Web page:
When she was alive she too watched the tree. She used to stand on the stairs peering up into the branches, calculating the days when the first blossoms might emerge.

Without really thinking about it, I’ve taken over for her. As I stood on the top most step the other day taking these photos I thought of her.


Next Sunday we will have our Hanami party. My inlaws are uber excited! I am so happy that we can do this for them. They can’t really do all the things they used to but as a family we try our best to help them enjoy things to the best of their ability. Fortunately our engawa faces the sakura tree so even if it rains-the party will go on!

Today was rainy, cold and quite miserable but looking at the forecast tomorrow and onward it looks as though perhaps spring blew in today with the thunderstorms. I see the temps are in the 60’s and 70’s for the week. I expect the garden will take off now.

As a matter of fact, I think I better get the potato sacks ready. It appears, according to my last year’s garden diary, that I’m late to get my potatoes in. Maybe that’s okay because it seems everything is a bit behind this year anyhow. At any rate-I’d better plan on doing that this week.

I saw the komatsuna, spinach and carrots have sprouted when I peeked at the garden this morning-before the thunderstorms moved in.

We’ve already eaten several salads from our lettuce.  Looking forward to the weeks to come! Grow garden grow!

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This year the temperature has been much cooler than it was last year and even the year before. Last year everything was blooming by now.

But not this year. Every day when I open the kitchen curtains in the morning I take a look at the sakura tree outside the window to see if there are any blooms yet. The tree has had buds on it for weeks now but with this mostly cool and rainy weather there haven’t been any blooms.

After lunch today I was putting some birdseed in the feeder when I heard the uguisu sing. It was high up in the sakura tree. It was there for quite a while and I was able to go in, get my camera and film it for a bit and that is when I noticed the tinge of pink on one of the branches. It was quite windy and difficult to get a still and clear photo but nevertheless-it’s plain to see the blossoms emerging.

Now I can officially start to plan our hanami.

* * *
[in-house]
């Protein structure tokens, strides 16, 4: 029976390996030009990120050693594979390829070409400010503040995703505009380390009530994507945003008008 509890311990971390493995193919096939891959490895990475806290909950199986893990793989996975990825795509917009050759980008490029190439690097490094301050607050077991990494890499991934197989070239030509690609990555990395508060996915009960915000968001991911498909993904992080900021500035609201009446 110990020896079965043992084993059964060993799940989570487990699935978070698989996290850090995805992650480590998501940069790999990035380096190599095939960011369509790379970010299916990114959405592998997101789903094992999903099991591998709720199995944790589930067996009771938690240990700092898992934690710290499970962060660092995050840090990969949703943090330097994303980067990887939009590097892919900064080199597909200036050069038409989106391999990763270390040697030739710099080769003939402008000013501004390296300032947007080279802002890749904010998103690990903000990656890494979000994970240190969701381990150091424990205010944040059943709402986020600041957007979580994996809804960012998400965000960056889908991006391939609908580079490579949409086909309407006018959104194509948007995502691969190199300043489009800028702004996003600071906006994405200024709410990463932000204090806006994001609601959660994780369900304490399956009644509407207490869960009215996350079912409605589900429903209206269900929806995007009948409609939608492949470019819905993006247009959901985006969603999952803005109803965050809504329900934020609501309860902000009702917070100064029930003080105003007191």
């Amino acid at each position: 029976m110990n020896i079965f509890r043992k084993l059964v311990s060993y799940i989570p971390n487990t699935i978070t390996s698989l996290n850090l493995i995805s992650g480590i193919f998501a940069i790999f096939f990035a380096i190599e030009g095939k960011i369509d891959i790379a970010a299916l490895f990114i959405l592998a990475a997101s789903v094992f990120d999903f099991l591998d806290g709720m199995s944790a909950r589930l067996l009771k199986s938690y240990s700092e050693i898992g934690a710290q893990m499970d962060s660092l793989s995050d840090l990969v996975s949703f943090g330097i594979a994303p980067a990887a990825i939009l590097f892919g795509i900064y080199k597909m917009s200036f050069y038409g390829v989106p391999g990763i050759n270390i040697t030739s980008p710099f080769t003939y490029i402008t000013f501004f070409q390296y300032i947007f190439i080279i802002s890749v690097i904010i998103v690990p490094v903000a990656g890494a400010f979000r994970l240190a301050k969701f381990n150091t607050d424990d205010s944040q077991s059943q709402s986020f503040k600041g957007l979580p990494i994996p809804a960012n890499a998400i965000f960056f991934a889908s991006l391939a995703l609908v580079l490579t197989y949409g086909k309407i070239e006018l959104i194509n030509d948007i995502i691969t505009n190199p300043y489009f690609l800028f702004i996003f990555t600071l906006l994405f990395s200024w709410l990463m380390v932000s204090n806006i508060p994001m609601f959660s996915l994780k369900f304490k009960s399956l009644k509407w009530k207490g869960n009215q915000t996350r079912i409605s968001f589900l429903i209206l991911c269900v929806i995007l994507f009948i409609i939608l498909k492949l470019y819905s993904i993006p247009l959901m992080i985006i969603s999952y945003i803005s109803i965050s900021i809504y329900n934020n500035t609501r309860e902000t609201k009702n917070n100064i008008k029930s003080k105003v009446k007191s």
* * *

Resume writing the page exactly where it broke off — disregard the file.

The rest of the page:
Hanami – literally “seeing flowers”. When we say hanami in Japan everyone associates the word with spring-time blossom viewing picnics. The parks will be full of families in a few short weeks. Blue plastic tarps will carpet the ground as families, friends and just about everyone searches for the best spot in the park, on the riverside or anywhere there are cherry trees in bloom. Mini BBQ grills, coolers, lawn chairs for the elderly are piled into family vehicles.

I love hanami. Actually, I distinctly remember the very first time my in laws took me to the park for a little picnic. I had just arrived in Japan. Hubby had to stay for several weeks yet in Saipan to complete retirement requirements. I moved over first-without him. I went with MIL and FIL to Soeda Park a beautiful little castle park on the way to Mt. Hiko.

I remember being totally swept away by the magical and indescribable beauty of sitting under a canopy of dozens of blossoming sakura. Every time the breeze blew it sent a shower of delicate pink petals onto everyone. Little pink petals landing in cups of tea, on hair, in bento boxes. No one cared-we drank down the petals along with our tea. Little dogs ran around, petals stuck to their fur. Little children scooped up hand-fulls and threw them like confetti.

I sat under those trees and I cried-it was the natural response I had in witnessing this marvel of G-d’s creation.

The season is almost here again. It’s time to start planning the little picnic we now have here at our home on the back patio. It is too difficult for the in-laws to try and navigate a park. Mobility is very hard now. But that’s okay. We have a wonderful viewing area right here. Mother-in-law said she is already counting the days…..

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If you can read this could you kindly let me know?

Well-when I was making the decision to revert back to the free WordPress I specifically read that my readers would be redirected to the old site — at anyrate- that was not the case.

So  trying to decide who can see this. If you can see this post could you just hit the like button? That will help me decide if I want to continue this blog or not. I’ve been looking at Yola blogs..Much better deals over there.

Thanks readers. Sorry for the trouble.